Creating the Guide to Latino Career Success
A conversation with Andrés Tapia and Dr. Robert Rodriguez about their newest book, Auténtico: The Definitive Guide to Latino Career Success
By Frannie Sprouls
Andrés Tapia and Dr. Robert Rodriguez are big fans of Cracking the Corporate Code, by Dr. Price Cobbs. The book, which features thirty-two interviews with African American executives, showcases these executives’ success stories to help create the pipeline of future black leaders.
“We looked at each other and said, ‘There should be a Latino version of this,’” says Tapia, who is a senior partner responsible for leading Korn Ferry’s global diversity and inclusion strategy and a member of The Alumni Society.
That was the start of Auténtico: The Definitive Guide to Latino Career Success, which Tapia and Rodriguez cowrote. “Because of our backgrounds, because of what we do, we thought we’d be in a pretty good position to write it,” says Rodriguez, founder and president of consulting firm DRR Advisors.
Although both Tapia and Rodriguez have worked extensively in the diversity and inclusion world, writing this book unveiled new revelations. “Those revelations pushed us to come up with new solutions in the respective platforms that we have,” Tapia says. “It’s instigating a ripple effect on others who are also interested in the whole advancement of Latino leadership and talent.”
The Alumni Society spoke with the coauthors about their writing process, the deeper realization about authenticity they uncovered during the interviews, and how they coined the term “The Corporate 4 Percent Shame.”
What were some of your expectations before diving into this project?
RR: Initially, we thought we’d take an approach similar to Cracking the Corporate Code. We expected to hear stories of personal triumph, and we were ready to ask, “What are the secrets to your success?” We, of course, did see this, but it unfolded a bit differently than what I anticipated.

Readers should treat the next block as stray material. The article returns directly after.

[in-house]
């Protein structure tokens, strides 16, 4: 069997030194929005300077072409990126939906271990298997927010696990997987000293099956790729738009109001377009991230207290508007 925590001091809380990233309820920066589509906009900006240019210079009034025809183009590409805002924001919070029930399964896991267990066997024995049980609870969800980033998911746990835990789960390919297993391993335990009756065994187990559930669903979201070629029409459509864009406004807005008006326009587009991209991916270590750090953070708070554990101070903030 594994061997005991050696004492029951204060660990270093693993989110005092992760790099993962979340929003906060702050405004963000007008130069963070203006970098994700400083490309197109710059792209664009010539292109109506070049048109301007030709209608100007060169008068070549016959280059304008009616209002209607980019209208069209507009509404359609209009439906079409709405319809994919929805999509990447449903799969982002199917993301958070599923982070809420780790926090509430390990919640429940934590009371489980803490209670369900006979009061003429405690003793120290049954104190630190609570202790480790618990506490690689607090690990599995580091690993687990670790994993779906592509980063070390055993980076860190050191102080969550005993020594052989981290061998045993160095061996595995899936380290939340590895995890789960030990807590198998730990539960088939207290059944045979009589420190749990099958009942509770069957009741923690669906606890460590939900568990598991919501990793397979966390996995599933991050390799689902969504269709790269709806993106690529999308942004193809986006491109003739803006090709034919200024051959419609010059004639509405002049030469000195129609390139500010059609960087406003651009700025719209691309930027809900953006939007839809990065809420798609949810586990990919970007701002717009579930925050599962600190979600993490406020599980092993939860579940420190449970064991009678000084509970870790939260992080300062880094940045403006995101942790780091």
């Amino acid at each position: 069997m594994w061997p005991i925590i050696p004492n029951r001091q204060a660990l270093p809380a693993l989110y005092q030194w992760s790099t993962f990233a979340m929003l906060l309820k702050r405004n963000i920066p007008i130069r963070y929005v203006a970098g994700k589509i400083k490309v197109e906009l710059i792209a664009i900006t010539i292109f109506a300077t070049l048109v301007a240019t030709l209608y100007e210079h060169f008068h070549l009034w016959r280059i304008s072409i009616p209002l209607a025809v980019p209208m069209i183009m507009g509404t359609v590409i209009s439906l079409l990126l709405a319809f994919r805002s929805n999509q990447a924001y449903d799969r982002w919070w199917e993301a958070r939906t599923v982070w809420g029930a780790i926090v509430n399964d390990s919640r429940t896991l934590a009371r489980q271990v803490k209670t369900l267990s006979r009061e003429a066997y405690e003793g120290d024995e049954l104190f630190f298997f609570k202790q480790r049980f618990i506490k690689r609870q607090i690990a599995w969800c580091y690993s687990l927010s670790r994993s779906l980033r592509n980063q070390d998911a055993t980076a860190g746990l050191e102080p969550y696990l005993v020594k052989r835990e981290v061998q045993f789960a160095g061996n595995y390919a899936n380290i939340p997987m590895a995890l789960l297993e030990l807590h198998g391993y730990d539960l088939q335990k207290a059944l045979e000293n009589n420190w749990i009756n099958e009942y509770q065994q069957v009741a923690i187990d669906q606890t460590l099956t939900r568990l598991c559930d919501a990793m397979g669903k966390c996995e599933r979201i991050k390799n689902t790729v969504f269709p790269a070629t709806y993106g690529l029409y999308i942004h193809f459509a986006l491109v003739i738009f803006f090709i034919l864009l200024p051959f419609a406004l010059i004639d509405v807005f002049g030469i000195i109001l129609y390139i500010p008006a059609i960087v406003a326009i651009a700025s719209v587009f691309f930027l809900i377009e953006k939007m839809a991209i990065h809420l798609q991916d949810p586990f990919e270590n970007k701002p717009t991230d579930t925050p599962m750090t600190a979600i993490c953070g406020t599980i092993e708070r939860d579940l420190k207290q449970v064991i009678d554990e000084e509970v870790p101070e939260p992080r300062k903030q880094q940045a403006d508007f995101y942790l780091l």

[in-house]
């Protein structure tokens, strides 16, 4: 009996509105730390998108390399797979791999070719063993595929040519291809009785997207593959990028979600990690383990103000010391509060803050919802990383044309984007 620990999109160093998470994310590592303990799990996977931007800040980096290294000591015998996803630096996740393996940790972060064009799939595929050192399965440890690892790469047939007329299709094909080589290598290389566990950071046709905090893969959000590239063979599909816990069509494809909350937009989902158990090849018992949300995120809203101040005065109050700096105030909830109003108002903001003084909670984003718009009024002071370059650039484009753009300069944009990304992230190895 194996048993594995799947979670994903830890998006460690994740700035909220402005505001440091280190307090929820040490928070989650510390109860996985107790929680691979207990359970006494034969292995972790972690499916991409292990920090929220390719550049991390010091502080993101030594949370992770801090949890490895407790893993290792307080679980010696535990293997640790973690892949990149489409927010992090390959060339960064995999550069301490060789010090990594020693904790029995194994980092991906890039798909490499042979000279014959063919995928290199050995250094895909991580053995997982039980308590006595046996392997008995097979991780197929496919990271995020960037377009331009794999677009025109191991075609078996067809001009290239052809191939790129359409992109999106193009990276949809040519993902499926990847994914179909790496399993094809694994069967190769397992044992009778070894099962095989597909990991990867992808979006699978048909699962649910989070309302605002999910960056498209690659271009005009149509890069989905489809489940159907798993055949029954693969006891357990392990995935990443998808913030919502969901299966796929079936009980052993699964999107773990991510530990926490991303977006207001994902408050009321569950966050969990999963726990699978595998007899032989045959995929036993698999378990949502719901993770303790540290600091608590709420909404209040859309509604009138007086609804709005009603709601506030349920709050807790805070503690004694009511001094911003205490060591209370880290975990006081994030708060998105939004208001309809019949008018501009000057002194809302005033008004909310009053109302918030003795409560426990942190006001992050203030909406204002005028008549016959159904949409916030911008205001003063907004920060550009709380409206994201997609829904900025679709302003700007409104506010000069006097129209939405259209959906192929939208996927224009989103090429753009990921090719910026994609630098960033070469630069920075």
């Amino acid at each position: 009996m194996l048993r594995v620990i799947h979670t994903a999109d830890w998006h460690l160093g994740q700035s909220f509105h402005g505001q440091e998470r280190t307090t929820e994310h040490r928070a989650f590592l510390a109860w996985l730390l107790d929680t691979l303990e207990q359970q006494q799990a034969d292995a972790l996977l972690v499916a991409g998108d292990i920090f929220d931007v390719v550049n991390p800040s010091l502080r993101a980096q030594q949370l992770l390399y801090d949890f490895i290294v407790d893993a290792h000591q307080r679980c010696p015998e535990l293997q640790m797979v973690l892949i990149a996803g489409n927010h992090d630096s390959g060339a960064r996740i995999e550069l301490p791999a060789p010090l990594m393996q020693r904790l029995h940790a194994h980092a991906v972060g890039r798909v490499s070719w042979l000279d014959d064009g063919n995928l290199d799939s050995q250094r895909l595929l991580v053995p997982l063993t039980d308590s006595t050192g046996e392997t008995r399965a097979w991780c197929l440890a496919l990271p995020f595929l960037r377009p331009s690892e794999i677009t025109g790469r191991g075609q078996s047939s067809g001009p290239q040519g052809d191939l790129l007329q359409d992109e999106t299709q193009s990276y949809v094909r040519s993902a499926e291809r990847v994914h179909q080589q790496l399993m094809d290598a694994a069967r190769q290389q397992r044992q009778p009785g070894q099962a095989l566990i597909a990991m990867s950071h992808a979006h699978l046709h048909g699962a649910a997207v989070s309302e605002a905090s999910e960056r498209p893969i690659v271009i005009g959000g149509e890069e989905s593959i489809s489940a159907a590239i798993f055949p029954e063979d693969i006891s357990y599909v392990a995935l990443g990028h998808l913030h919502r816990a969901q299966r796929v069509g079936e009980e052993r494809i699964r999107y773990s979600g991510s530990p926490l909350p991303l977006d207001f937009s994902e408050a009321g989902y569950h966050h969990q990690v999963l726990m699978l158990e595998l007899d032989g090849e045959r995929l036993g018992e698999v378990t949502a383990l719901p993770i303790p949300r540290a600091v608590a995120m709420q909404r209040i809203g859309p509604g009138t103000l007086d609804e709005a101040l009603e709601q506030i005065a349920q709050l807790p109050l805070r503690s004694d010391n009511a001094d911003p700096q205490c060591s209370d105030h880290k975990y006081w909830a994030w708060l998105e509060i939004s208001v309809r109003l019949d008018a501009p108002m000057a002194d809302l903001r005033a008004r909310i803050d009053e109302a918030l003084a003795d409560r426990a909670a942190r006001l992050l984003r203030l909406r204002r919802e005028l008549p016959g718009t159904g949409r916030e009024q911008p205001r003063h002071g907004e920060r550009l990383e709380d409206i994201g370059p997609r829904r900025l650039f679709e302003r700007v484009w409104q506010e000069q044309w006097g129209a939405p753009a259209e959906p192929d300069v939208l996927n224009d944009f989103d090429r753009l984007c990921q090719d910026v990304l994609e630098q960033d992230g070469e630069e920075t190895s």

AT: There was an interesting twist in our research. The working title of the book had been Éxito, The Latino Executive Manifesto. We wanted to uncover the secrets of success and, as researchers, we were looking for the deeper story. Turns out, the deeper story was this issue of autenticidad, authenticity. No matter what industry, gender, whether they were born in the US or emigrated from Latin America, authenticity came up over and over again—not just about authenticity as a leader but also authenticity in one’s Latino heritage and resolving the inevitable identity struggles Latinos face as they try to move up the career ladder in corporate America. So, the title shifted to Auténtico. “Success” moved to the subtitle. Success we realized was the outcome, while Autenticidad was the source.
Tell me about the process of creating Auténtico.
RR: The first process was to identify the pool of Latino and Latina executives. We knew that was going to be a key part of our book, and we came up with a robust list. We looked at Latinos and Latinas who were in the C-suite and on corporate boards. We wanted to talk to those who had reached the highest levels within corporate America. We were deliberate in limiting the research to the minority experience of Latinos in the US because it stands apart in key ways to what Latinos experience in Latin America where they are the majority.
AT: From a mechanical perspective, having two authors is a dance because we both have our own unique voices and platforms. And we’re both published authors. The reason we started this book in the first place that we were simpático with one another. We’re friends and there’s a lot of synergy in our values and in how we thought, but we also have some differentiated experiences, both as Latinos and as consultants in the D&I space.
RR: I truly believe that in putting our ideas together, we came out with a much stronger book than if either one of us had written it on our own.
During the interviews, was there anything surprising that you learned?
RR: We went into this book wanting to address the topic of power and influence because it was a big part of Cracking the Corporate Code. But the answers from the Latino executives surprised us when it became clear that they were hesitant to discuss it.